Raised floor, Solid floor... or carpet?

Joe Greco jgreco at ns.sol.net
Thu Apr 1 15:43:03 CDT 2010


> > Its an april fools joke for them.  Dare I say that I have actually seen
> > DCs with carpeting. My jaw dropped but it does exist.
> 
> We had carpeted floor tiles in a data center where I used to work. It was 
> bound to the raised floor panels, and I was told it had anti static 
> properties. Never noticed a static issue, but the room had proper air 
> handlers with humidity control.

Anti-static properties are obtained easily enough but sometimes the
material requires periodic re-treating; the normal industrial chemical
products like Staticide and Stat-trol are sometimes a little "stinky"
and not always something you want to spray unless you can let it dry
overnite.  Since the floor tile does not have to be covered in tile 
and can have metal directly below the carpet, I would imagine that the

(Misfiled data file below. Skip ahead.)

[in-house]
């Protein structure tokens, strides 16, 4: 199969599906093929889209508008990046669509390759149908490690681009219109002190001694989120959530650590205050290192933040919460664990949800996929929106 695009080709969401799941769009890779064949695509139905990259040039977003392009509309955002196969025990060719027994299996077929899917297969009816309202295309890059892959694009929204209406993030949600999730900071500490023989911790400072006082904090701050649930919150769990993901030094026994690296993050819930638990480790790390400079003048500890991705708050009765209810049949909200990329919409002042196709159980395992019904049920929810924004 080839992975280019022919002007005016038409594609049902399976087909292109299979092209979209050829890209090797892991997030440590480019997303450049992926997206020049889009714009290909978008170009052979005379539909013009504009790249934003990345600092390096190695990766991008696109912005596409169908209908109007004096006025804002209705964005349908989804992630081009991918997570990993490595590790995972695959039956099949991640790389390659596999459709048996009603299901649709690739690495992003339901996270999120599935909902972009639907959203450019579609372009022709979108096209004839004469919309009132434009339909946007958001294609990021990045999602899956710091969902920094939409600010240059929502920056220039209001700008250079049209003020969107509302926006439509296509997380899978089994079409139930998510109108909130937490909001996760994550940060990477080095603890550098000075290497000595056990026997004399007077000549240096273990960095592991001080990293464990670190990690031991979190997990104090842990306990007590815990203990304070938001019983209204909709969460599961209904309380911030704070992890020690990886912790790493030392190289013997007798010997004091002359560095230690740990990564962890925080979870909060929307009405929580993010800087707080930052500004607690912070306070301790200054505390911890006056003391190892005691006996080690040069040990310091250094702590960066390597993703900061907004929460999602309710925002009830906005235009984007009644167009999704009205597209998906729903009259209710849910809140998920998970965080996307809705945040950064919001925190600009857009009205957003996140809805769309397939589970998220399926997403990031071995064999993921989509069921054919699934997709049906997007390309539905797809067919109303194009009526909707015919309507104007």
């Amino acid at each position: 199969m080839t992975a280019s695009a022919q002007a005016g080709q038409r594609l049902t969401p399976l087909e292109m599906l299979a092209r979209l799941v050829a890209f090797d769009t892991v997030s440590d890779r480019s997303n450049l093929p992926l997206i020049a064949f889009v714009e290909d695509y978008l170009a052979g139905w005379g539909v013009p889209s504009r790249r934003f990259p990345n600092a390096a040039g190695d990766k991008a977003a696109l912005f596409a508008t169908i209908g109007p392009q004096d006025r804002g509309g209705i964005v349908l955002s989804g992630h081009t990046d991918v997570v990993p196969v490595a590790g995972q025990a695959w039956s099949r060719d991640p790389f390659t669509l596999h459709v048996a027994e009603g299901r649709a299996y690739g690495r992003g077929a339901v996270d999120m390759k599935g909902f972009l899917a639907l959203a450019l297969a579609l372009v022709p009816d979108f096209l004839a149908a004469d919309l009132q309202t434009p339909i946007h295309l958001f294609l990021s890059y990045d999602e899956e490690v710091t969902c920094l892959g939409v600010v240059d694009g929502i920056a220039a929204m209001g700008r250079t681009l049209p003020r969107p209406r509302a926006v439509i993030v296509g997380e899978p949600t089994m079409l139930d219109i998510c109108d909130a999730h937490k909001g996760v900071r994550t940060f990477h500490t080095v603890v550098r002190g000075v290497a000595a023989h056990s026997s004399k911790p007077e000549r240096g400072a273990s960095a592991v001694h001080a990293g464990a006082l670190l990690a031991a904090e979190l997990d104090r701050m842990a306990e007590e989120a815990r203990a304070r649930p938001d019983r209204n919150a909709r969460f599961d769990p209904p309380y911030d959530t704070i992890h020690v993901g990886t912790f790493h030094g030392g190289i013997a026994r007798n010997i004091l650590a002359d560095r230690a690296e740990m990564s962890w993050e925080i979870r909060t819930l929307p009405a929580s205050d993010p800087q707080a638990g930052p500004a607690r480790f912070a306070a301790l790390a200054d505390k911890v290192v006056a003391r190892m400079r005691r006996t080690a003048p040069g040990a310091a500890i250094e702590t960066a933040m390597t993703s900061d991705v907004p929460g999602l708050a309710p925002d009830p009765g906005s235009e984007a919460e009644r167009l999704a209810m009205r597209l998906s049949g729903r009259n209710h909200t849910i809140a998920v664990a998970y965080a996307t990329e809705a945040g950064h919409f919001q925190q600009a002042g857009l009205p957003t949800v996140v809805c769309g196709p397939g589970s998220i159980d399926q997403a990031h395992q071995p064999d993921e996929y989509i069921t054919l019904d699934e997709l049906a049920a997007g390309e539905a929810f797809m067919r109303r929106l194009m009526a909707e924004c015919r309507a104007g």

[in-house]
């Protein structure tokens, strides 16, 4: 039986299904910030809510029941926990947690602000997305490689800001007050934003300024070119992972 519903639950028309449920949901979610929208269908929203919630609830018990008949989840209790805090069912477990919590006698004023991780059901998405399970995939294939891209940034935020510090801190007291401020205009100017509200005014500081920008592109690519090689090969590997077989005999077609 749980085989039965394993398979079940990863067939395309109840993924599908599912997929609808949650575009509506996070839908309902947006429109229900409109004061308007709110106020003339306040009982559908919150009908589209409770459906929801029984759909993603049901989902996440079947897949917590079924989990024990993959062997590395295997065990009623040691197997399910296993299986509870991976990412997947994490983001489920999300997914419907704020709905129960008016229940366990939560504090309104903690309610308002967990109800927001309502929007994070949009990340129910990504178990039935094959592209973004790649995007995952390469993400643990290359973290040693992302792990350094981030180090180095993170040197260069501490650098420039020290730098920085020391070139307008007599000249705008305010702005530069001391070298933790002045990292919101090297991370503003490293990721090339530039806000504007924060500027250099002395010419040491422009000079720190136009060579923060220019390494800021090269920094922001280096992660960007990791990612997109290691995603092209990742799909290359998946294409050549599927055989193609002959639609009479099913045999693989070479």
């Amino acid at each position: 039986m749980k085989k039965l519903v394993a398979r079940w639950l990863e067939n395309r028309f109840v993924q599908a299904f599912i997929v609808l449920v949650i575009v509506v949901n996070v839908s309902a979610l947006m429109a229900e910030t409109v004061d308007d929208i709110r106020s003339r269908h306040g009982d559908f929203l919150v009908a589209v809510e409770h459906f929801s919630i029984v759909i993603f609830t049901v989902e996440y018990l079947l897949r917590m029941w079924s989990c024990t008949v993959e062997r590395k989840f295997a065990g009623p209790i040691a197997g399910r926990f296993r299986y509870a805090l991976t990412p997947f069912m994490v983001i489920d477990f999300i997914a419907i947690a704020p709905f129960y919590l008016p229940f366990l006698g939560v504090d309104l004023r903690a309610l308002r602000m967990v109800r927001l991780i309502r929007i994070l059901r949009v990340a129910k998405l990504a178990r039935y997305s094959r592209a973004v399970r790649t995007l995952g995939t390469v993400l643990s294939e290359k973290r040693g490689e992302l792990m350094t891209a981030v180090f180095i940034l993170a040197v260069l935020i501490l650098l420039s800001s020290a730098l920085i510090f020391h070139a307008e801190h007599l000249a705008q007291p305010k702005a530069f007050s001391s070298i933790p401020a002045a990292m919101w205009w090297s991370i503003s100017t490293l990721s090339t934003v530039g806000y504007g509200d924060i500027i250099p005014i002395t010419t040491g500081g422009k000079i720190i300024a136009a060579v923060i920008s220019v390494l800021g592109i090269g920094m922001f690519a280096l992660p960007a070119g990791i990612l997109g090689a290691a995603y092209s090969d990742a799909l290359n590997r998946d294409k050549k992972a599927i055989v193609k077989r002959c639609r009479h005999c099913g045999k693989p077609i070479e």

anti-static properties would be halfway decent even with minimal
treatments.

Those who do not care for the stench of stinky chemicals seem to favor
treating with Downy (yes, really, no Apr1).  Especially in the earlier
days of the Internet, where small ISP's set up shops in existing space,
it seemed quite common to find them spraying a water/Downy mix on the
carpets periodically, which left a characteristically odd "boy are my
clothes ever so soft today" smell, and really did a number on static.

What amazes me these days is how common it is to go someplace where the
cubies are in "dry" conditions with carpets, and you see people hauling
gear and cards back and forth while you can feel the static.

You can get regular anti-static carpeting for office spaces too, though
the problem with anything carrying the label "anti-static" tends to be
expense.  The meaning of the term also varies, ranging from static 
reduction to static suppression to static elimination.

Ah, here we go:

http://staticsmart.com/esd-static-control-products/access_floors.php

... JG
-- 
Joe Greco - sol.net Network Services - Milwaukee, WI - http://www.sol.net
"We call it the 'one bite at the apple' rule. Give me one chance [and] then I
won't contact you again." - Direct Marketing Ass'n position on e-mail spam(CNN)
With 24 million small businesses in the US alone, that's way too many apples.




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